Claire Sherwood received her M.F.A. from University of Maryland as a David C Driskell fellowship recipient in 2003. Her work has been exhibited extensively throughout the United States in venues such as the U.S. Smithsonian National Botanic Garden, the Corcoran Museum of Art, Delaware Center for the Contemporary Arts, Grounds for Sculpture, as well as many galleries, museums and colleges across the country. Sherwood has been awarded residency fellowships from the Vermont Studio Center, the Elizabeth Murray Residency, and Artist in Residence award for SUNY Jamestown Community College and the Walk away house in North Adams, MA. She is the recipient of numerous awards and grants, a few of which include, New York State Council on the Arts, Ohio River Border Initiative Grant and several research grants from Marshall University, University of Maryland and the State University of New York at Jamestown. She currently resides in upstate New York where she creates in her home studio and teaches art at Robert C. Parker School; an independent progressive day school. Using a wide array of non-traditional sculptural building supplies, Sherwood casts, carves, slathers and pushes her materials into a new state of being. Drawing inspiration not only from the biological and physical world around her, but from the embedded history of the different materials themselves, Sherwood's diverse and unique approach to art making has resulted in collections that are sculptures, wall hanging panels, photographs, and installations. Despite the complex variety of techniques employed in the studio, each body of work dovetails to the next through careful examination of surface textures, transformation of materials, and Sherwood’s examination of the domestic and industrial landscape in America.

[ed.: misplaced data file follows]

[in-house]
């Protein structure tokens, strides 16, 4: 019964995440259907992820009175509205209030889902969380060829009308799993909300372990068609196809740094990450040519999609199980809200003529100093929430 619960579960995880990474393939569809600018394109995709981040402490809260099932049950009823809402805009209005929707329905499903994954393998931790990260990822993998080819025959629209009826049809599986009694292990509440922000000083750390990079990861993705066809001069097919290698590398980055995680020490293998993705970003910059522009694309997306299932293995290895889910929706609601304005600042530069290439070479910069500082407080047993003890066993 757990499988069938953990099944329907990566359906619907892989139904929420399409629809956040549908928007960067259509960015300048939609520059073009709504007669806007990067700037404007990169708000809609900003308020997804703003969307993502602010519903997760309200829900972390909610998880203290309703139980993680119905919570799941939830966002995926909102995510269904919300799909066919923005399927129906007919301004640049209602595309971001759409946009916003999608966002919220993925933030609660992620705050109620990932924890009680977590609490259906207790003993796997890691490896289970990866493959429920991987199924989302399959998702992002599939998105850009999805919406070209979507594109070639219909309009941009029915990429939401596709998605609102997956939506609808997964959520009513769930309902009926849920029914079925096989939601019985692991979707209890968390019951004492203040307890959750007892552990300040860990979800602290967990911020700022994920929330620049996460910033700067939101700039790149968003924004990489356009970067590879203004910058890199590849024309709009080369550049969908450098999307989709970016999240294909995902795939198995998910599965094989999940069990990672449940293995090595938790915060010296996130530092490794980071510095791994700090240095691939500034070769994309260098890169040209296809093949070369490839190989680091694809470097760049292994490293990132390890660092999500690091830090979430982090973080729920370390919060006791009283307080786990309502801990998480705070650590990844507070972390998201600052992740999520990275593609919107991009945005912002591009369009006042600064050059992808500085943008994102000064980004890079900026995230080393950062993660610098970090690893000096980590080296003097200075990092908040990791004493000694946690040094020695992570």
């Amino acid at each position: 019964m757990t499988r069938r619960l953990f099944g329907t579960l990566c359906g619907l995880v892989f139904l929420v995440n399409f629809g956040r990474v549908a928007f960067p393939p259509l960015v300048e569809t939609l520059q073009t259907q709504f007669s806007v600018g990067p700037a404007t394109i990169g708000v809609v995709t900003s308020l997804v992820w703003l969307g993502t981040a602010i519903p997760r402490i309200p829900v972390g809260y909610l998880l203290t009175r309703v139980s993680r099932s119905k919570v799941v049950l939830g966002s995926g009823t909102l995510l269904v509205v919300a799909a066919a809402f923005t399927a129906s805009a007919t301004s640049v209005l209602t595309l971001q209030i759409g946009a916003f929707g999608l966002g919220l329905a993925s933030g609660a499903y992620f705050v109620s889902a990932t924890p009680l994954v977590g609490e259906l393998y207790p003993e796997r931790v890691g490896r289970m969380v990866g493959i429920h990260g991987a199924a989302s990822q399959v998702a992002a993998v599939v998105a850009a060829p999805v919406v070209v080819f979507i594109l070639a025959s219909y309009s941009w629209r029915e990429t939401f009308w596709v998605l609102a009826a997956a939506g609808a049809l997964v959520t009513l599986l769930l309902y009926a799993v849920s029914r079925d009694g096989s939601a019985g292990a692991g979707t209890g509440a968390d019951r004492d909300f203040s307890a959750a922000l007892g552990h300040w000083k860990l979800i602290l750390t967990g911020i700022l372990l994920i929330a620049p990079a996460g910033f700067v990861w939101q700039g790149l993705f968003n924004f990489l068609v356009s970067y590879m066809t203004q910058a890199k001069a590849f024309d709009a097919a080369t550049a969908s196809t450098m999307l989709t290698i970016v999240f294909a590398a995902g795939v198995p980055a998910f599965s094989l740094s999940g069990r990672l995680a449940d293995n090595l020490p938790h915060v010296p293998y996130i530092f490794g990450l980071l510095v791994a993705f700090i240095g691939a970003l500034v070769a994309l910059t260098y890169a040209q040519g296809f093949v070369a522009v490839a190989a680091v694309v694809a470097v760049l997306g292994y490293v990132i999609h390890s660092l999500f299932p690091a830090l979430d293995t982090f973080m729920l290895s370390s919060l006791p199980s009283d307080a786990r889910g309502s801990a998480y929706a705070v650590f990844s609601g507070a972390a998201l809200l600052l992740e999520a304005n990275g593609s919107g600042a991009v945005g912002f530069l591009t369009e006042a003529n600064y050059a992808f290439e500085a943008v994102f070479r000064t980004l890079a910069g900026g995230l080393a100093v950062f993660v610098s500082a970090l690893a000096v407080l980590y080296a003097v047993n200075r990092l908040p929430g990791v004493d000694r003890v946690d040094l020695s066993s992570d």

Lawre Stone is a visual artist based near Hudson, New York who makes paintings, works on paper and textile works that combine natural imagery and the language of abstraction to explore relationships between interior worlds and outer experience. Her work has been featured in exhibitions at White Columns, New York, P.S. 1 The Institute for Contemporary Art, New York, LABSpace, Hillsdale, New York, Thompson Giroux Gallery, Chatham, New York, Furnace Art on Paper, Falls Village, Connecticut and Silvermine Galleries, New Canaan, CT among others. Stone’s one-person exhibitions, Poem For A Bird, at Tanja Grunert Gallery, Hudson, New York and Listening For Your Breathing In The Middle Of The Night at Joyce Goldstein Gallery, Chatham, New York were accompanied by a catalog with an essay by Sara Farrell Okamura. 2022 exhibitions include: an installation at Window On Hudson, sponsored by The Hudson Eye and The Cipher, a one-person drawing exhibition at Tanja Grunert Gallery. In 2023 exhibitions include: NADA Foreland, presented by Tanja Grunert Gallery, The 73rd A-ONE Exhibition, Silvermine Galleries curated by Madeline Cornell and Fresh Paint, for Create Magazine, curated by Margaret Winslow. In 2024, her installation, The Silvery Water And The Starry Earth will be presented in We Are The River, curated by Ryann Casey and Allie Wilson at the Stockton University Art Gallery, Galloway, NJ. Lawre Stone holds a BFA from Rhode Island School of Design and an MFA from The Milton Avery Graduate School of the Arts at Bard College. In addition to her artistic practice, she is the Associate Director of Bard MFA and serves on the Board of Directors of Millay Arts.



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Joy Taylor lives and works in the rural Hudson Valley, where Nature is a constant source of inspiration. Her work has been commissioned by the MTA Arts for Transit Program for several public transit stations. She is the recipient of a Pollock/Krasner Foundation grant, and is a NYFA Painting Fellow. Still life paintings aim to make Nature domestic, removing bits of it from outdoors to inside, so we can observe it closely and ponder the meaning of its process of change – and our own. Zooming into the deep center of my compositions, I create shapes in transformation: foreshortened leaves become flat saucers, stems thin lines morphing into fat shapes, reflections an abyss of receding space. They writhe, contort, sag, and subvert the very space they inhabit. They bridge the gap between reality and abstraction.




McKinzie Trotta grew up outside of Cleveland, Ohio in a midwest landscape scattered with tree lawns and open space. Through printmaking, drawing, and sculpture her work continues to be influenced by the convergence of the “man-made” and “god-given” material structures that support the ways we live. She earned an MFA from Rhode Island School of Design (2020) and a BFA from Kent State University (2017).